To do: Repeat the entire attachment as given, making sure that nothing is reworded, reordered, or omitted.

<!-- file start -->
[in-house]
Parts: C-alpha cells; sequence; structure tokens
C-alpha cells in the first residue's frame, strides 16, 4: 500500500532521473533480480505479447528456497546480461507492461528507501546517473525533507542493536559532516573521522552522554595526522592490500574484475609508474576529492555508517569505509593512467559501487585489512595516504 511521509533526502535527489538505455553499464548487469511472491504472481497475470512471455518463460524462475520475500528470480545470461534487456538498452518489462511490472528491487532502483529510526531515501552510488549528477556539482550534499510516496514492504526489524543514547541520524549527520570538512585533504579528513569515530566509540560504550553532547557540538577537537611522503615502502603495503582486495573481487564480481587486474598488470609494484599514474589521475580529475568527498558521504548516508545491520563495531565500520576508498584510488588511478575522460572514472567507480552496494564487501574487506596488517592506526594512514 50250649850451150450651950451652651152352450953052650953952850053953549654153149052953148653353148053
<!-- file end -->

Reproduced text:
[in-house]
Parts: C-alpha cells; sequence; structure tokens
C-alpha cells in the first residue's frame, strides 16, 4: 500500500532521473533480480505479447528456497546480461507492461528507501546517473525533507542493536559532516573521522552522554595526522592490500574484475609508474576529492555508517569505509593512467559501487585489512595516504 511521509533526502535527489538505455553499464548487469511472491504472481497475470512471455518463460524462475520475500528470480545470461534487456538498452518489462511490472528491487532502483529510526531515501552510488549528477556539482550534499510516496514492504526489524543514547541520524549527520570538512585533504579528513569515530566509540560504550553532547557540538577537537611522503615502502603495503582486495573481487564480481587486474598488470609494484599514474589521475580529475568527498558521504548516508545491520563495531565500520576508498584510488588511478575522460572514472567507480552496494564487501574487506596488517592506526594512514 50250649850451150450651950451652651152352450953052650953952850053953549654153149052953148653353148053